By J. Hoberman
Steven Soderbergh has no particular stylistic signature and one of the most uneven oeuvres imaginable. But he does have interests. The essence of cine Soderbergh is the application of the filmmaker’s intelligence to a specific problem. In Che, it was the nature of a historical actor; in The Girlfriend Experience, it’s the nature of acting.
The hardcore teen queen who took the name Sasha Grey and refers to her porn films as performance art here plays a paid escort called Chelsea. Working out of the posh Manhattan loft she shares with her boyfriend, a professional trainer (played by erstwhile trainer Chris Santos), Chelsea charges $2,000 an hour. For something like $25,000, a "date" with this slim, pretty, perfectly-turned-out 20-year-old can really be like a date. The movie’s opening scene has the escort and her less-than-middle-aged john dining at some painfully hip boîte and discussing the movie they just saw (Man on Wire), before they retire to his pad to make out on the couch—with breakfast the next morning on the penthouse terrace. It’s October 2008, the stock market is plunging, and, like most of Chelsea’s clients, he feels obligated to give her investment advice.
The Girlfriend Experience is a mosaic of short, largely a-chronological scenes. Flashbacks are indistinguishable from flash-forwards; the emphasis is on Chelsea’s behavior in the here and now. Soderbergh’s camera placement signifies the intimacy that is the escort’s product. The economic imperative rules nearly every interaction: Chelsea’s capital is her body and her persona. A conscientious entrepreneur, she dutifully writes up her dates—noting her outfit (half the movie’s budget must have gone for her clothes), topics of conversation, and sexual acts performed or not. She’s developing her own website and, in addition to her accountant and a financial manager, consults some online types, including a sex critic (onetime Premiere movie critic, Glenn Kenny), who offers to "up her profile" by reviewing her services on his blog.
With some clients, Chelsea plays the shrink, low-key and solicitous; with others, she’s simply a source of physical comfort. With most, however, she’s the ideal girlfriend—a poised and personable ingénue—which is more or less the role that Sasha Grey, reader of Thomas Pynchon, composer of "noise music," and winner of the 2008 AVN Award for Best Oral Sex Scene, has in "life." Grey, who has let it be known that she considered taking the porn name "Anna Karina," is the only professional actor in the movie, playing a character who is always acting and who has to cope with things that might afflict any young actress. Or filmmaker. Chelsea is being pursued by a journalist (New York magazine staff writer Mark Jacobson), who wants to write a profile and seems genuinely eager to discuss her "inner you" (which is to say, the real Sasha). The movie’s most shocking bit of prose, however, is the scathingly hostile critical review that starts out panning her "flat affect" and "clammy hands" before really getting personal. Finally, in the movie’s key dramatic interlude, Chelsea is betrayed by a weak-willed screenwriter—art imitating life imitating (Soderbergh’s) art.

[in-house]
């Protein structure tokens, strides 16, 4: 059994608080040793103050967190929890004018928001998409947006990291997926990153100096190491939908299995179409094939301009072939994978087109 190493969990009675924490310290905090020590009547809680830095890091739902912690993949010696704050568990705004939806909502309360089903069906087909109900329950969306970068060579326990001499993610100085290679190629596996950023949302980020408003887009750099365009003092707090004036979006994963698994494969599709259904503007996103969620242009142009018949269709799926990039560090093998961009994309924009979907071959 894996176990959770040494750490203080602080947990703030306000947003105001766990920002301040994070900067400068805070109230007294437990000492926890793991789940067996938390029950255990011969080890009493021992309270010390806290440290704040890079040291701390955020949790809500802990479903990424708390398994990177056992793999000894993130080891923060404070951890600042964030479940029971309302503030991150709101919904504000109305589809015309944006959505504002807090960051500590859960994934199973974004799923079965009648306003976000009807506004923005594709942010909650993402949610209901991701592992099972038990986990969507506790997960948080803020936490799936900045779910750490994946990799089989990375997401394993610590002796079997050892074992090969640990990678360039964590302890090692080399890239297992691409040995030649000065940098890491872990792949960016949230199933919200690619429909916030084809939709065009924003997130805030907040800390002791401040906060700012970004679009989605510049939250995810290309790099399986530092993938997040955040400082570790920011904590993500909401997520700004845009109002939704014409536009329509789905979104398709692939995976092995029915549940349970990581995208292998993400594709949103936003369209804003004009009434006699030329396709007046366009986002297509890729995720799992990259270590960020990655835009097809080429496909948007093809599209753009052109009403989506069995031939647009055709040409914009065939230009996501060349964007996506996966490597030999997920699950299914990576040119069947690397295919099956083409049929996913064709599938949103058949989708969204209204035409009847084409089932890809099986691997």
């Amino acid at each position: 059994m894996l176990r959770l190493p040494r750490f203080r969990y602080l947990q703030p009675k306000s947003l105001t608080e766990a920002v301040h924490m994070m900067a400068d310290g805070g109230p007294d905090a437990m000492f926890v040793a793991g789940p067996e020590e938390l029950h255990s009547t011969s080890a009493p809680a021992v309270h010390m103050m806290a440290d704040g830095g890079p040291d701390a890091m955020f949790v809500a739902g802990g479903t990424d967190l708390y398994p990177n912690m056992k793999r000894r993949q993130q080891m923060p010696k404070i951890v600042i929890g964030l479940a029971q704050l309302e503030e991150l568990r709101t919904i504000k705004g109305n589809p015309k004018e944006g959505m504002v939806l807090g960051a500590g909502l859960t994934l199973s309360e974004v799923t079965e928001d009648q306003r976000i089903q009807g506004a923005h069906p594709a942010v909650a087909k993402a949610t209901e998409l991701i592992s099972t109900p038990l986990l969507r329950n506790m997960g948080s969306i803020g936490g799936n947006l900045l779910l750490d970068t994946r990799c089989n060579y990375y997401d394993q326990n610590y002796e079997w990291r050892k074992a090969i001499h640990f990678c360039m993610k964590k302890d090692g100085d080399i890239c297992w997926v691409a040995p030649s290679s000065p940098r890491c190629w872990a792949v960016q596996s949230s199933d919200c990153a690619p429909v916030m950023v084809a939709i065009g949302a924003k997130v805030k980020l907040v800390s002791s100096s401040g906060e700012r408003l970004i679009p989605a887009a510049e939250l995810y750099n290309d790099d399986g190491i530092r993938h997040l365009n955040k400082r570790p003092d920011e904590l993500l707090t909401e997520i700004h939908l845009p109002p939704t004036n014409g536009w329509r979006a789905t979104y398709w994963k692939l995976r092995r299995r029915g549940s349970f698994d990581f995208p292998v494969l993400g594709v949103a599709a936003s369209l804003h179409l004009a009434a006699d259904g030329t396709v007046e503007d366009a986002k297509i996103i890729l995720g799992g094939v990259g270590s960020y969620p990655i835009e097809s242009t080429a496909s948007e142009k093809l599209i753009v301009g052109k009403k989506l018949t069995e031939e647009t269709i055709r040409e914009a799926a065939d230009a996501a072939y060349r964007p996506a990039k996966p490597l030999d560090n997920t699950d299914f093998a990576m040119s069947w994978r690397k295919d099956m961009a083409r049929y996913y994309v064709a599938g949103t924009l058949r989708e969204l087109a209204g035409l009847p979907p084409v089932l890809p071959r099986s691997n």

No less than Che, or even the Ocean’s Eleven movies, The Girlfriend Experience is a film about its own making. It’s also a hall of mirrors. Are we watching an authentic sacred monster playing the part of a cute little chippie—or is it vice versa? (Imagine one performer embodying both the Marlon Brando and Maria Schneider roles in Last Tango in Paris.) Grey isn’t the first porn actress to go straight, but she may be the first to allegorize her own situation—projecting an on-screen self-confidence that’s indistinguishable from pathos.